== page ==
Seattle Symphony shines in Brahms and Elgar courtesy of Wigglesworth and Hough

United StatesUnited States Brahms, Elgar: Stephen Hough (piano), Seattle Symphony / Mark Wigglesworth (conductor). Benaroya Hall, Seattle, 12.11.2023. (ZC)

Mark Wigglesworth and the Seattle Symphony © Brandon Patoc

Brahms – Piano Concerto No.2 in B-flat major
Elgar – Symphony No.2

After an arguably slow start to its 2023-24 season, the Seattle Symphony is gearing up for a packed schedule in November and December which will include works by Brahms, Beethoven, Sibelius, Elgar and Mahler. For the opening concert of this ramp-up, the orchestra deftly tackled two major works in guest conductor Mark Wigglesworth’s first turn at the podium: Brahms’s Piano Concerto No.2, featuring soloist Stephen Hough, and Elgar’s Second Symphony.

Hough has frequently performed in Benaroya Hall over the years, often playing crowd-pleasing works by Rachmaninov. This time, he traded in Rachmaninov for Brahms, taking on challenging work composed during a productive time in Brahms’s life, which also yielded his Violin Concerto and Symphony No.2. Brahms’s Piano Concerto No.1 dazzles with youthful bravura but, in contrast, the composer fills his Second Concerto with a varied and lyrical journey. The first two movements feature bracing moments, and the somber third movement includes longing paragraphs of music and affecting cello and horn solos. And if that was not enough, the piece concludes with a playful, catchy movement.

Hough masterfully navigated the concerto’s diverse moods. His performance was marked by dynamism, demonstrating an unforgiving intensity in grappling with the grand themes, yet unveiling overwhelming tenderness in the third movement with a sensitive touch that seemed superhuman. In the finale, Hough propelled the music forward with nimble finger work that exuded a contagious sense of joy.

Wigglesworth proved to be a commanding yet supportive conductor for the concerto: it was an impressive debut with the orchestra. He skillfully allowed them to unleash their full potential when the music called for it, yet he maintained a delicate balance between orchestra and soloist at other moments. Best of all, the orchestra sounded muscular – supported by sturdy playing from the low strings and brass.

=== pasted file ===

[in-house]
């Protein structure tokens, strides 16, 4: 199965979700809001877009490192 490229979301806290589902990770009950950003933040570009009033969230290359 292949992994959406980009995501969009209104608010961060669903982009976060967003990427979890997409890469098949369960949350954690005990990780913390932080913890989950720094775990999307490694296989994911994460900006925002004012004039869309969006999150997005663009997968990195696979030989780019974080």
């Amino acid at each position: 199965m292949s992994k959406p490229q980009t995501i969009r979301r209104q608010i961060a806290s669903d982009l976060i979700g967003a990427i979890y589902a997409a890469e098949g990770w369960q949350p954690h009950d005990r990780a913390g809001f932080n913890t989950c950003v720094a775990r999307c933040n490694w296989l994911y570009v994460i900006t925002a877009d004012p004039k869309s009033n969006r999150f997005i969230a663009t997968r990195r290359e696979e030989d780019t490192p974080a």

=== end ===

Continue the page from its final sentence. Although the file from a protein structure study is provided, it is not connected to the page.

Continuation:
After the intermission, Wigglesworth returned with another meaty work. Elgar’s Symphony No.2 unfolds as a gradual, contemplative journey, and its beauty flows without interruption by the existential drama typically associated with large symphonic compositions. The symphony’s muted radiance conceals an otherwise idiomatic, late-Romantic sound world. While traces of Mahler’s influence can be discerned in the orchestration, Elgar’s primary intention to honor King Edward VII lends the work a more intimate quality than anything Mahler could have envisioned. Wigglesworth conducted a dynamic performance marked by heartfelt expression, meticulous phrasing and discerning tempo choices.

Seldom are there performances where a guest soloist and a guest conductor are so expertly matched. Hough and Wigglesworth recorded the Brahms concertos for Hyperion, which demonstrated the possibilities of their musical partnership. Seattle audiences were fortunate to be able to hear this partnership firsthand. Wigglesworth also seemed to have established a strong relationship with the orchestra, resulting in a memorable performance of Elgar’s elusive masterpiece.

Zach Carstensen

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